“I’m a lovey-dovey, old school romantic, and people just assume things about me,” Fink said.  “They don’t really know me or take the time to know me. I’m extremely nice. I won’t even say anything if people cut in front of me in line.”

Fink also says that failure to openly talk about pornography — especially between parents and children — gives children and teens an unrealistic expectation of sex.

“When kids watch porn, they think that’s how you have sex,” Fink said, referring to unrealistic and sometimes outlandish activities depicted in pornography.  “That’s not how it works!”

Fink’s main goal is to start modeling, which has always been her dream.  She plans to move to Los Angeles — where her agency is based — and eventually stay primarily in Florida, where her friends live.  In the meantime, Fink stays busy while establishing her career.

“I travel to San Francisco a lot, and I don’t have to pay anything because someone pays for the expenses, which I’m grateful for,” Fink said.  “I’ve been trying new things, going out of my comfort zone and meeting new people.”

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11 Comments

11 Responses to “Risky business: starting a career in the adult entertainment industry”

  1. John Mucillage on May 3rd, 2019 1:29 PM

    We should be proud of this strong and independant Californian who is proudly going her own way to support herself and to make her contribuion to the State ecomomy. I predict a bright and lovely future for her!!!!!!!!!!!!!!!!!!!!!!!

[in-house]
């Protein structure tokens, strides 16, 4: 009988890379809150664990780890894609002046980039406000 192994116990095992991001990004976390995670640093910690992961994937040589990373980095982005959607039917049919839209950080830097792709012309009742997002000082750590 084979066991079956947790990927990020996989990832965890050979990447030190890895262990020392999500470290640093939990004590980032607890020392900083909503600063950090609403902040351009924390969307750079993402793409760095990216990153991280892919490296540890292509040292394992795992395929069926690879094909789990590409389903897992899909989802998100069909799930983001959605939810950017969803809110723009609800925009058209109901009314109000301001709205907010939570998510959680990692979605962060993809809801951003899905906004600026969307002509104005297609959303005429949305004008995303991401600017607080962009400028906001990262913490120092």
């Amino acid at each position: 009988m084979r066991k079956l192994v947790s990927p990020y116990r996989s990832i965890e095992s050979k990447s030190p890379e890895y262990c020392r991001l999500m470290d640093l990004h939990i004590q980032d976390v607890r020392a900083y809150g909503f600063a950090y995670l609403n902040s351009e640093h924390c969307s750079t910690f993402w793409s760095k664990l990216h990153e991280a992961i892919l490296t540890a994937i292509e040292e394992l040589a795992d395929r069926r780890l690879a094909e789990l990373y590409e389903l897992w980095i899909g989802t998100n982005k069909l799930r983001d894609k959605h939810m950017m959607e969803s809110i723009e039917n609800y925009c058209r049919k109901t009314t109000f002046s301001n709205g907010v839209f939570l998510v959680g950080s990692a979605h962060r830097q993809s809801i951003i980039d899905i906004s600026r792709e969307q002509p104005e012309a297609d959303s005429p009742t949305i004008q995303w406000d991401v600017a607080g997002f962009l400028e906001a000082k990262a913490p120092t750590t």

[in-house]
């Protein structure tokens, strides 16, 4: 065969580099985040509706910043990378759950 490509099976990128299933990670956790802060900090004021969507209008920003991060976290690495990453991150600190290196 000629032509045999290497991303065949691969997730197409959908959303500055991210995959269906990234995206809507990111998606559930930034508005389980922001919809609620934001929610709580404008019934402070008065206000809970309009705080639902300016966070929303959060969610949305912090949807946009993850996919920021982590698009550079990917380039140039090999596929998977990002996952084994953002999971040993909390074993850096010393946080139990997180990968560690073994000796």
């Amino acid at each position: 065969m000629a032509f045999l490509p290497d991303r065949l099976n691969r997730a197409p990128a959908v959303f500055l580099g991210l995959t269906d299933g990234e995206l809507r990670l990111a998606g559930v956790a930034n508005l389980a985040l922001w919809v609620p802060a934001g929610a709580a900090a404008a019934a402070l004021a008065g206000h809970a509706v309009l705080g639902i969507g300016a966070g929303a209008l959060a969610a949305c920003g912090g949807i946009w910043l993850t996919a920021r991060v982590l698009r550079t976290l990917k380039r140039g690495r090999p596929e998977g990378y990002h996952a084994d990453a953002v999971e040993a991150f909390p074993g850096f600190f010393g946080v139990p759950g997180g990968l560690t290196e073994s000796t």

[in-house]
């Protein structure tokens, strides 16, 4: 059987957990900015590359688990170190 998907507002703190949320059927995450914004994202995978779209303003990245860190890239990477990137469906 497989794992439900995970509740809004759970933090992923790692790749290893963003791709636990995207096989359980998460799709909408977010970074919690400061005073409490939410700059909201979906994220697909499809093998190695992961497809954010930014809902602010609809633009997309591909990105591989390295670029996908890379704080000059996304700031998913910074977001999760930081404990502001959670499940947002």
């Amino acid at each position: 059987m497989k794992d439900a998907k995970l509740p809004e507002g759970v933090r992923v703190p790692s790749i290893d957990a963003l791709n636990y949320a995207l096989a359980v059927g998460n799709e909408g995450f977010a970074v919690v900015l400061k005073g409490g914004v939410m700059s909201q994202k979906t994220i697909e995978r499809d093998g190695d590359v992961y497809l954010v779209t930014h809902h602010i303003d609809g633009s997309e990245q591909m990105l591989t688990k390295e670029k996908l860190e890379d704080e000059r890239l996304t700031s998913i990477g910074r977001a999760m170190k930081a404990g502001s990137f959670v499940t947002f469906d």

2. Jessica Goolsby on May 3rd, 2019 1:34 PM

    As an editor of my own high school paper, I’m so glad you guys won this fight and were able to publish this woman’s amazing story.

  3. Mr James Greene on May 3rd, 2019 2:10 PM

    Congratulations. A very good article. I found it written in a fact presenting and thought provoking style. It sounded like the powers that be reacted before thinking. Keep up the good work. A situation like this always presents itself as a teaching moment. Hopefully the student and advisor learned that well written pieces can be received by all and the administration has learned there are good people in place instructing our students and if you hired them let them do their job until they prove otherwise.

  4. Ron Olson on May 3rd, 2019 8:21 PM

    Congratulations to you, Ms. Kirkeby. You are doubtlless the most famous student journalist in the country right now! You are also extremely lucky to have a role model like Kathi Duffel showing you what journalistic integrity and courage looks like. My highest kudos to you both!